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Carpal tunnel syndrome (CTS) is the most expensive of all work-related injuries. Over his or her lifetime, a carpal tunnel patient loses about $30,000 in medical bills and time absent from work. The key to treatment for carpal tunnel syndrome is to ensure that you actually HAVE carpal tunnel syndrome. Over the years CTS has taken on multiple meanings to the lay person, from achy wrists to soreness when you type on the computer too long. Unfortunately, medical professionals of all types have begun to use this term interchangeably with many other wrist conditions, leading to incorrect treatment, misdiagnosis and ultimately increased cost from the patient when the treatment doesn't work.

So what exactly is Carpal Tunnel Syndrome? CTS is a compression of the Median nerve as it passes through, you guessed it, the carpal tunnel. The compression of this nerve typically results in numbness of the thumb, index and middle finger of the hand. Weakness of the hand muscles can occur in more severe cases, and pain does not necessarily have to be present at all.

The problem with mis-diagnosing a patient with CTS when they actually have some other wrist problem, is that the treatment can actually make their condition worse. The most common treatment for CTS is a wrist brace and anti-inflammatory medication. But what if you have arthritis (non-rheumatoid) of the wrist? How would a wrist brace help your condition? It wouldn't. Arthritis is a degenerative process of the bone that often presents with achiness in the morning (or changes with the weather) that is relieved by movement. By putting on a brace you have now eliminated movement, cutting off the source of pain RELIEF and eventually causing a deconditioning (weakening) of the wrist and forearm muscles. The arthritis in these patients will also progress significantly faster as well.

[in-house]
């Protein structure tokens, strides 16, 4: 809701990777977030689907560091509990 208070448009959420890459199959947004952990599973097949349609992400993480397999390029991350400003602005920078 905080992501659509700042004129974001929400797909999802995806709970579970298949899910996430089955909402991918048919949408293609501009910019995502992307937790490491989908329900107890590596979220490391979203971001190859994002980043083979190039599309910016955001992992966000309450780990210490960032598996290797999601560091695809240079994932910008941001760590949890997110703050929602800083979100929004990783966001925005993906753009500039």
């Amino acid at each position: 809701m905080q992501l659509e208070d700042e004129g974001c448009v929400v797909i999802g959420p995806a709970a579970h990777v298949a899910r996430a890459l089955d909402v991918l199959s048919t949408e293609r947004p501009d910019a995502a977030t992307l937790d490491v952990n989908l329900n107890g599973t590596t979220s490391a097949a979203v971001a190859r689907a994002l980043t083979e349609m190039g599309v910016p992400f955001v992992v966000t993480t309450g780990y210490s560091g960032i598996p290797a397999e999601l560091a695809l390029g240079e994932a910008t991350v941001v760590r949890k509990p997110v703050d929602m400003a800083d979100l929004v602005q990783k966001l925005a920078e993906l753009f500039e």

So now that your doctor has confirmed that you have an entrapment, pinching, compression, etc. of the median nerve (a.k.a. CTS) they can begin treatment, right? Well, the median nerve technically begins from what is called a "nerve root" in the neck. It then branches off what is called the Brachial Plexus (you don't need to remember that name), which is located near the shoulder. It then travels down the arm, to the elbow, across the forearm and finally through the carpal tunnel. Any pinching of that nerve down the line can give symptoms of wrist pain, numbness and/or muscle weakness. Imagine having a $30,000 carpal tunnel resection(cut open your wrist and slice open the tendon sheath), having it heal into a 1-2 inch scar only to find out that the pain and numbness persists. This, unfortunately, is exactly what happens to some patients.

It is our belief as Chiropractors that an extensive examination of the entire neck, shoulder, elbow and wrist should be performed to determine the source of the problem. It is common for your Chiropractor to find problems in more than one region, which they call "Double Crush" syndrome. Imagine a garden hose that is only pouring out at half pressure due to a "pinch" in the hose, now imagine a second "pinch", which causes the hose to stop pouring water completely. The first "pinch" may not even be noticeable to the patient; however, once the patient causes a second pinch, lets say they went bowling and hurt their elbow, they begin to have CTS symptoms.

Not all CTS patients fall under the above examples, and not all CTS patients actually have CTS. If you have any questions pertaining to your wrist pain please feel free to schedule a free consultation or use the "Ask a Question" button above.